Project manager Andrew Farrer extols the virtues of keeping a comprehensive works log – if only to provide valuable evidence in the event of a dispute
Not so long ago, all site supervisory staff maintained site diaries that were written up each day. They were a record of work carried out, resources on site, weather conditions, any unusual circumstances and notable events. But in the last 20 years, site diaries have declined from being almost universal to become a rare and endangered species. Should we mourn their passing?
In Building, on 16 July 2004, Tony Bingham discussed the continuing popularity of the global claim and posed the question: how can contemporary evidence be gathered to allow detailed cause and effect to be demonstrated in a claim? We cannot simply trawl back through events that occurred possibly a year or more ago to try to extract relevant facts and identify their effect on the works without detailed, contemporary records.
The only practical way to maintain such records is for the site supervisory staff to do the job. Any other system will involve additional staff (which adds cost to the job) who will probably only be on site on a visiting basis, so their records will not be comprehensive.
What is in a site diary? Well, in fact it is the whole recording process: a head count, probably by trade; plant on site and in use; weather conditions; work carried out in the day; and marked-up record drawings.
Generally a site engineer or foreman will also record events that he (or she) sees actually delaying the work in hand. If the operatives he is supervising are idle he will record the reason, be it lack of materials, lack of information or torrential rain. He is highly unlikely to record many of the spurious events that are dug out of the document trail a year later by specialists bent on proving that their client – be it contractor or employer – is blameless.
So why are site diaries on the endangered list? A major cause is the rise in specialist subcontractors, coupled with the increase in staff mobility, which has reduced the control that main contractors have over workforce supervision. It is practically impossible for a main contractor to demand comprehensive site records from the staff of a subcontract specialist. These subcontracts are let predominantly on price; overheads are pared to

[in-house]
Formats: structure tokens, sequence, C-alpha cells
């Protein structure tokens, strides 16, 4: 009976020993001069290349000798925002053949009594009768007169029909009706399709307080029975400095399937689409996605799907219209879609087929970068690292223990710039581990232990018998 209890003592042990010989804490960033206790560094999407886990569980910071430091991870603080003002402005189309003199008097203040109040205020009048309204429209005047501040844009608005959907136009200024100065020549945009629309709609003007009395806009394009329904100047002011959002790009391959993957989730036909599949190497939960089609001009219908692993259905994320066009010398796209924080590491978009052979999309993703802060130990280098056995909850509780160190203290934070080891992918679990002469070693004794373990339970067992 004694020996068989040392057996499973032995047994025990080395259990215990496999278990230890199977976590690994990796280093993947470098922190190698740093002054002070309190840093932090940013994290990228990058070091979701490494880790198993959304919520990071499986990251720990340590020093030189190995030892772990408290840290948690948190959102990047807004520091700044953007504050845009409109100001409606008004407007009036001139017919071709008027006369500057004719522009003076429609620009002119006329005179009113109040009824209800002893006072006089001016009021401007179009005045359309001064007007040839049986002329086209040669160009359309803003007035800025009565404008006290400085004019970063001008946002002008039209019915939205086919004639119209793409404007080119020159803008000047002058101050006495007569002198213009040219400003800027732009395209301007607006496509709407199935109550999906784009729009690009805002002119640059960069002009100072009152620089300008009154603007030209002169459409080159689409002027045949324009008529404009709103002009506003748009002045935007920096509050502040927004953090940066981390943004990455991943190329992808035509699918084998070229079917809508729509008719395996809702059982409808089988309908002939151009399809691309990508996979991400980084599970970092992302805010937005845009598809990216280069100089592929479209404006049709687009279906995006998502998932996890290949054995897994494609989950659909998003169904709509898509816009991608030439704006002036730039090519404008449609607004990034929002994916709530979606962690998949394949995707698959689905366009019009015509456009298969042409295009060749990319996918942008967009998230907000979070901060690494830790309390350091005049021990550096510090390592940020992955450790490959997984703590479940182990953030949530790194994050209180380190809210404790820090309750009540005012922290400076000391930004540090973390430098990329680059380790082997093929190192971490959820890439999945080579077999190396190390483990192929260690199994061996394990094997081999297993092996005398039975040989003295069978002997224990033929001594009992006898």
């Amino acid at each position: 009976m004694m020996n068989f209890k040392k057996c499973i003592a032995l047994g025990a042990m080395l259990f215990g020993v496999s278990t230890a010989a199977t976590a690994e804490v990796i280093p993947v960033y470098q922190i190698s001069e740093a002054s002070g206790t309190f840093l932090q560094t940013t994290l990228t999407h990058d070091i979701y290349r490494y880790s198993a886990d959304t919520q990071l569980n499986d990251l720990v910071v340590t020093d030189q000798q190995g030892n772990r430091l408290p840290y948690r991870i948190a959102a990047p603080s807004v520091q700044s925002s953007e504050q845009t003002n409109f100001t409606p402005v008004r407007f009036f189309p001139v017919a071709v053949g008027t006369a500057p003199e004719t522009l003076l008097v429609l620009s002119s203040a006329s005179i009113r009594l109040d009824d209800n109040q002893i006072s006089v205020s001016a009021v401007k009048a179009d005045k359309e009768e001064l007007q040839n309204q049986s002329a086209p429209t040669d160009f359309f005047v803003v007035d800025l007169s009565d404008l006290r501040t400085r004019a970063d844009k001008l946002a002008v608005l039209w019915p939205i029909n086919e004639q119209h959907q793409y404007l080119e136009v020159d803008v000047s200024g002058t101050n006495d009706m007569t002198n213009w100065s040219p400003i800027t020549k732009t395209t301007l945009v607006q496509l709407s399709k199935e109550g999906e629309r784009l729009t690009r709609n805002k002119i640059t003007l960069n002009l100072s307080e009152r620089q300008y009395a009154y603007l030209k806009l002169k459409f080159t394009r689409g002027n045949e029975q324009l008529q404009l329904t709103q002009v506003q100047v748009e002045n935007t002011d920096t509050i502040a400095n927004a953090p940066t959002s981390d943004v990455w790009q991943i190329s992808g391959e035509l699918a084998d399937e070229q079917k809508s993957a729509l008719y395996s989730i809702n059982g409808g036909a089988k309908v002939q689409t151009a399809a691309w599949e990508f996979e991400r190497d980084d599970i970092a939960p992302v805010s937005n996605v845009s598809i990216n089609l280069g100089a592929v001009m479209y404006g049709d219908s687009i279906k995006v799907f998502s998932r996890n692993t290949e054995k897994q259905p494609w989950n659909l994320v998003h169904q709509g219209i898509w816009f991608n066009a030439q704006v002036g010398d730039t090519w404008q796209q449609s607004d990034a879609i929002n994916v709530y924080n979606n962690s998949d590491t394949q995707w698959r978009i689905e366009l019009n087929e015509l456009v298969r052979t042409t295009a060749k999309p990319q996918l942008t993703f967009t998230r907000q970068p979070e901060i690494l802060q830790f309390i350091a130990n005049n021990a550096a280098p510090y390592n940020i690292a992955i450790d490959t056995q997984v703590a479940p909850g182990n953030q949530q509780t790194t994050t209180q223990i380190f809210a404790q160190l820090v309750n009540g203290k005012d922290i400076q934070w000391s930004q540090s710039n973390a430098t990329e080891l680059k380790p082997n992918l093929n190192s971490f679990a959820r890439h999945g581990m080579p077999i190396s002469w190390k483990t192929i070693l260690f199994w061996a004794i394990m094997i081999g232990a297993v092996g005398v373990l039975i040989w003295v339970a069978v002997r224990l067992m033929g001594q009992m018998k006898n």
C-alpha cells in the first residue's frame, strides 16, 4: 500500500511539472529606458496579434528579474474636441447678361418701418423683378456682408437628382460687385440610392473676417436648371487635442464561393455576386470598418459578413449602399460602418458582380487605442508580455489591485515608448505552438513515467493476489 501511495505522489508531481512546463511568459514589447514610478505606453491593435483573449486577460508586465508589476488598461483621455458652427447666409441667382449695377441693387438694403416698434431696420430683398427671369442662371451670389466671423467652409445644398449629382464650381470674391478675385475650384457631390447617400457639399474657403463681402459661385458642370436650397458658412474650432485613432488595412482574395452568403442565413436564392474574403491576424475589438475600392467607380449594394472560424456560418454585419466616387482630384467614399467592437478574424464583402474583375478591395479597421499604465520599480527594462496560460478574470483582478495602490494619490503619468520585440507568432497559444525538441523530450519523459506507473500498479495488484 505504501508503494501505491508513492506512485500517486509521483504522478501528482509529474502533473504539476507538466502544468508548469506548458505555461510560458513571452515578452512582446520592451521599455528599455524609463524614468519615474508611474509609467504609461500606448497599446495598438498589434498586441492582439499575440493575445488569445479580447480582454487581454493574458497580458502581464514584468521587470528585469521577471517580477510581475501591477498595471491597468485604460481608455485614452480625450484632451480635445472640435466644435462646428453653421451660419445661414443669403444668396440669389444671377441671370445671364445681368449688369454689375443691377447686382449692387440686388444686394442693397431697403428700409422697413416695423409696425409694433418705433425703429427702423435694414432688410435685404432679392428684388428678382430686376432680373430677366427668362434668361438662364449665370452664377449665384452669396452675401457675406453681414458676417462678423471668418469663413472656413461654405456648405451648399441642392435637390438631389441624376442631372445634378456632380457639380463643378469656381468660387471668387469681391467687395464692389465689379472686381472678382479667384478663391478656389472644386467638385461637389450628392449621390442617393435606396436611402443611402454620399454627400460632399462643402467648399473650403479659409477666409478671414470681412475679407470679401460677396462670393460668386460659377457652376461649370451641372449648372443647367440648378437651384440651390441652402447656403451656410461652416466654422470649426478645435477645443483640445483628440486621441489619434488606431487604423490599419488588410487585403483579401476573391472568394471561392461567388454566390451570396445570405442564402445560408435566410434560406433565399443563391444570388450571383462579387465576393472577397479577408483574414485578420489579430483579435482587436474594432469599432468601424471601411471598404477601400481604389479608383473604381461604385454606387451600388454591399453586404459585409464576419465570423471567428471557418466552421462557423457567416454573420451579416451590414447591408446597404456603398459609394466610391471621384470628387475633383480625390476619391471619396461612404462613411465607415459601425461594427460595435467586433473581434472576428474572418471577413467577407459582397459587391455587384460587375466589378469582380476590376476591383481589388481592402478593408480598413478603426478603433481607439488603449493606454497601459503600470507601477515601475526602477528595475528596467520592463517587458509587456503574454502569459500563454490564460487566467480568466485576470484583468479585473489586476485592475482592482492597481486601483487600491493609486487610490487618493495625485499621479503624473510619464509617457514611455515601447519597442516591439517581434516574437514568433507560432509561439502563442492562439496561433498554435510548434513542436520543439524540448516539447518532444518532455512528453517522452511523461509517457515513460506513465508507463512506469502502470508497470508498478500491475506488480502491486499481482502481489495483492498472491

Without contemporary site records, the claim and counterclaim will often be built up by specialist 'hired guns' who only arrive as the claim is being prepared
the bone. As a result of the rise in subcontracting, with each subcontractor providing its own management, a large main contractor team is rendered a costly and redundant luxury.
At the same time there is no great incentive for the contractor to maintain efficient records; it will increase his overheads and make him less competitive. Most contractors prefer to maintain their competitive tendering edge and brave the risks of having to negotiate a poorly presented claim if and when the need arises. Nobody wants to be seen looking to the claim at final account stage before the contract is even awarded.
So where does that leave the future of site diaries? They are an invaluable resource in the settlement of claims. Often a claim will be much easier to settle at an earlier stage with the assistance of a good set of site records. Without contemporary site records the claim and counterclaim will often be built up by specialist “hired guns” who only arrive as the claim is being prepared. The claim and counterclaim will often be seriously biased in favour of their respective clients. The events trawled from the past will often have little bearing on the events that actually impinged on site operations. Yet the industry continues to largely ignore the value of site diaries.
Clearly there has to be a positive incentive or compulsion to reinstate the site diary into the construction process. Is it too much of a stretch to see site records detailed in the specification; perhaps an item in the bill against which a price could be put; delivered weekly to the client’s representative? Why not go as far as the Society of Construction Law Protocol on Delay and Disruption does on programming, and have provision for withholding an element of all valuations until the records are provided?
Andrew Farrer is technical director of project manager, TLD Projects